It's not the casino, it's the fallout that worries us


October 17, 2006

In his recent column ("Fast-tracking on casinos? Oh, get a grip," Sept. 27), Barry Lewis mistakenly refers to the Natural Resources Defense Council as an "anti-casino" group.

NRDC does not have a position for or against casinos or gambling. But we are concerned that the proposed 766,000-square-foot, 4,200-gambling-position casino proposed for Monticello Raceway would worsen air quality, jam up traffic along the region's already congested roadways and fundamentally alter the quality of life in the Catskills.

The casino's promoters themselves predict its 4,800-space parking lot will fill up with 6.1 million visitors annually — 40 percent more visitors every year than Grand Canyon National Park.

What do we believe is that any proposed development of this size — whether it is a gambling casino or any other project — should follow basic principles of federal and state environmental review laws, which are intended to protect communities from just the sort of problems that could accompany this sprawling development.

In this instance, there is little question that the National Environmental Policy Act of 1970 requires a full environmental impact statement (EIS) for the proposed Raceway casino because the federal government is seeking to approve a project that will "significantly" affect the environment.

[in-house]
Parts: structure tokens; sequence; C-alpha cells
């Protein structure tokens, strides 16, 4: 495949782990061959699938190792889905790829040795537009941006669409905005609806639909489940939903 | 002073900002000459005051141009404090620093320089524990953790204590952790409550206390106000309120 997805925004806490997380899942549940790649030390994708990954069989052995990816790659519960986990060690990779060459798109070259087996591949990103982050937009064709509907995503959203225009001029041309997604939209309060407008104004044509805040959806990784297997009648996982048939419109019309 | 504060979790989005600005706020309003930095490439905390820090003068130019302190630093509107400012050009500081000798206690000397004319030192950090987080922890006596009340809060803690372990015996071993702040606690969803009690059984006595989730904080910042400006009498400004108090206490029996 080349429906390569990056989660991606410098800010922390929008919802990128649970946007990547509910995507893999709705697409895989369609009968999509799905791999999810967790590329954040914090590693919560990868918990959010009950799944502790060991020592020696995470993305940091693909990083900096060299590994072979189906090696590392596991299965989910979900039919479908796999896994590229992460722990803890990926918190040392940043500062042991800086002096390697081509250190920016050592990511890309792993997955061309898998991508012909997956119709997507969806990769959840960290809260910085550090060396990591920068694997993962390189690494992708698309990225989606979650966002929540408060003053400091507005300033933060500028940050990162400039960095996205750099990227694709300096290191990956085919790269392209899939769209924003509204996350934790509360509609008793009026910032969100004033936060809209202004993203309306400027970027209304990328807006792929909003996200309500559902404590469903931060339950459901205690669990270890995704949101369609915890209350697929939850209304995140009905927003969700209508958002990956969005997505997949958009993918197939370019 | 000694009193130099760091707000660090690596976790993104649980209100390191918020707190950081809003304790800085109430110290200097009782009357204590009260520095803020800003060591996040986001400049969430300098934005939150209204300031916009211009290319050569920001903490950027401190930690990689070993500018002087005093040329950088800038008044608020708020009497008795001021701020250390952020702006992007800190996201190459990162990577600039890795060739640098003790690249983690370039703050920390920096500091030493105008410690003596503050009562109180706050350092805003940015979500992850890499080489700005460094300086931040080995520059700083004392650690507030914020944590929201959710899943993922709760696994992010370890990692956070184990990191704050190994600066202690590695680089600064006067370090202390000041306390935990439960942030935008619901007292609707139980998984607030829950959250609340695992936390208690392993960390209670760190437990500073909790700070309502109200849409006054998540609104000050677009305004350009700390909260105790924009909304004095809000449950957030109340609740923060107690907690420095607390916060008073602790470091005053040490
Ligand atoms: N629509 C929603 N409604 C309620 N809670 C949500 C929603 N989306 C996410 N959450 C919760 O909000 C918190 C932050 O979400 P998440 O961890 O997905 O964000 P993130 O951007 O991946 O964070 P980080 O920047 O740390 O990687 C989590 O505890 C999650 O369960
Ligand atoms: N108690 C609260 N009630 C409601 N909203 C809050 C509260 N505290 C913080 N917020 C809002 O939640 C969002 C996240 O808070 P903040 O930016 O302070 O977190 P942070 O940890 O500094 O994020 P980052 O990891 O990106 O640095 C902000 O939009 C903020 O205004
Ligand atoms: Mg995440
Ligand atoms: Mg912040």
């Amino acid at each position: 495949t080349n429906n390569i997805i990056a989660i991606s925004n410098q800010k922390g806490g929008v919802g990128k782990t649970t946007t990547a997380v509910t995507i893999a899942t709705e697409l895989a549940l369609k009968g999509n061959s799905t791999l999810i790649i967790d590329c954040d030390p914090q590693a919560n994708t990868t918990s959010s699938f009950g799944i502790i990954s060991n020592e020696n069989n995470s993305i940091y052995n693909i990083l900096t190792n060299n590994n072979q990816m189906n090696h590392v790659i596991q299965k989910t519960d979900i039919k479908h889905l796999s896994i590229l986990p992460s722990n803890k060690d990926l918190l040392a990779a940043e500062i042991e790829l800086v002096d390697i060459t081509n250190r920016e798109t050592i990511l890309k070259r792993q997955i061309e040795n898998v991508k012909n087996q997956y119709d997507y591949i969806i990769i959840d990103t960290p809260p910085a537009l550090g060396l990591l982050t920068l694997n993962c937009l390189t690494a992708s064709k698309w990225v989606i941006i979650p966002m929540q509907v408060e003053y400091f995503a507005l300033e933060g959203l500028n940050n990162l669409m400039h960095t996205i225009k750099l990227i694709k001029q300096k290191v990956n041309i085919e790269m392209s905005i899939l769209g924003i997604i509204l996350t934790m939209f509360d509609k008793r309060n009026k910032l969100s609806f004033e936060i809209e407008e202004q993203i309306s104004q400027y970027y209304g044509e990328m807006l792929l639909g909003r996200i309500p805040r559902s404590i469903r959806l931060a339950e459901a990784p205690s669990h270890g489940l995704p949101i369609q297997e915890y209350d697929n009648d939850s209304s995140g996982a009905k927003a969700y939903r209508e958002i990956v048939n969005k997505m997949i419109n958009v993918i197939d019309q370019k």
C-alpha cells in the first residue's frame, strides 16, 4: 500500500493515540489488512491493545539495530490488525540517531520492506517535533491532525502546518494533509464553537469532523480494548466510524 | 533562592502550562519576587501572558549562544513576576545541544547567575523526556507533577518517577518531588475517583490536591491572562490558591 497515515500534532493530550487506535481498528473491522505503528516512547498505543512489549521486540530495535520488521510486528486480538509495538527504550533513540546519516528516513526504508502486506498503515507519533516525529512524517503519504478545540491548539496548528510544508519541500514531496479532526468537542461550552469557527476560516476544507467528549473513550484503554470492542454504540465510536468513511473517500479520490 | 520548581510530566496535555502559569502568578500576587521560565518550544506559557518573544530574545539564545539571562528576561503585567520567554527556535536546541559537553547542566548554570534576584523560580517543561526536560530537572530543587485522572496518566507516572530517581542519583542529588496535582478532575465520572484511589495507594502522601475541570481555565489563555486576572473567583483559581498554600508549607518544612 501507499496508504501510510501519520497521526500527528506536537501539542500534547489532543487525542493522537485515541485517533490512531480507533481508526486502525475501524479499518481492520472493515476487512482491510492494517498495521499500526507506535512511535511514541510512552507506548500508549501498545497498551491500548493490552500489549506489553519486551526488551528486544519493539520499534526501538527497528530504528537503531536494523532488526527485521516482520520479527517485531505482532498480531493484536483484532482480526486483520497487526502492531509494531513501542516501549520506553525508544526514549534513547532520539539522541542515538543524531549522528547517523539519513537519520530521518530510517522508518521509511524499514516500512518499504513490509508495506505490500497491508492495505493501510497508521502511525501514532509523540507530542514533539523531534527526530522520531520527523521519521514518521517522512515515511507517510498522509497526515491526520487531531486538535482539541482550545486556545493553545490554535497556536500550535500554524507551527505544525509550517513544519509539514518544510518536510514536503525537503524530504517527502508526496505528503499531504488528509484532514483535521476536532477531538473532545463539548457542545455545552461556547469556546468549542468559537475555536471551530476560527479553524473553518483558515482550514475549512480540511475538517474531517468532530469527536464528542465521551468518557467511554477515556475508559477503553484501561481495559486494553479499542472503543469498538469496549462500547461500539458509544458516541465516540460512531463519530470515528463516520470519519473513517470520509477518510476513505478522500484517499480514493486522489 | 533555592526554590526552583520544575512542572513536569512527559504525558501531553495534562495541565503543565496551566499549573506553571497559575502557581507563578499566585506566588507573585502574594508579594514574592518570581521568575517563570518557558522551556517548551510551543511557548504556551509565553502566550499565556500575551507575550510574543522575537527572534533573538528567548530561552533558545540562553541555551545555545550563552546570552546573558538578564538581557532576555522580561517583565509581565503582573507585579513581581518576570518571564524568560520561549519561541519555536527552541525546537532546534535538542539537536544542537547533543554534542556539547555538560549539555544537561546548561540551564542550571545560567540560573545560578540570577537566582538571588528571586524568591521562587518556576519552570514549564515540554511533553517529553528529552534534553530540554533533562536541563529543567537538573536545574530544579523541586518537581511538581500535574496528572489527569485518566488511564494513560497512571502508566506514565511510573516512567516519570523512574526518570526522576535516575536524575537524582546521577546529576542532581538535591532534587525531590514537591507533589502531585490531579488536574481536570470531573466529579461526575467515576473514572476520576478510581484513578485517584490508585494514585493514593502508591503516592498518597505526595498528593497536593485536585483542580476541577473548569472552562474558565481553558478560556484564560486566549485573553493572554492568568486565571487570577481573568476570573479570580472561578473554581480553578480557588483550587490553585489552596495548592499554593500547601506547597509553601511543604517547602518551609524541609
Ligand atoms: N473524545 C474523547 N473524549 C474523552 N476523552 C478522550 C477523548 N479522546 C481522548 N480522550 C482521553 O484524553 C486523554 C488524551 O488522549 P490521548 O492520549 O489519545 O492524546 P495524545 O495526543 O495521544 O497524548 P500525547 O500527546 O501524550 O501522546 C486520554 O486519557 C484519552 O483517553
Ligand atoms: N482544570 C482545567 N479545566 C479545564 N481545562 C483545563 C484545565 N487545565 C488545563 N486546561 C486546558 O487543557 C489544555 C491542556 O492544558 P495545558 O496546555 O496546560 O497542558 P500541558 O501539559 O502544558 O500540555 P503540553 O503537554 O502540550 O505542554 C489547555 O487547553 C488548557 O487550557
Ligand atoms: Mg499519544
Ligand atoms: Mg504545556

In fact, the federal Department of Interior itself previously recognized this legal responsiblity when it called for completion of a full EIS for two other casino proposals in Sullivan County.

Why wouldn't anyone want a full exploration of the impact of this Las Vegas-style development? Even casino supporters would want to know whether there are ways to mitigate the effects that millions of new trips on Orange County's air — which is already in violation of federal air quality requirements — or how the region's overall environment would be affected if other casinos follow this one, especially given the rapid growth that has made Orange and Sullivan among the fastest-growing counties in the state in recent years.

Finally, we note that although we have an office in Washington, D.C., NRDC was founded right here in New York, and this is where our headquarters have been for more than 35 years. In that time, we have worked extensively with local and state groups to protect this region, including efforts to expand the Catskill Forest Preserve and safeguard Catskill-Delaware watersheds.

Richard Schrader is New York state legislative director for NRDC, which has headquarters in New York City.

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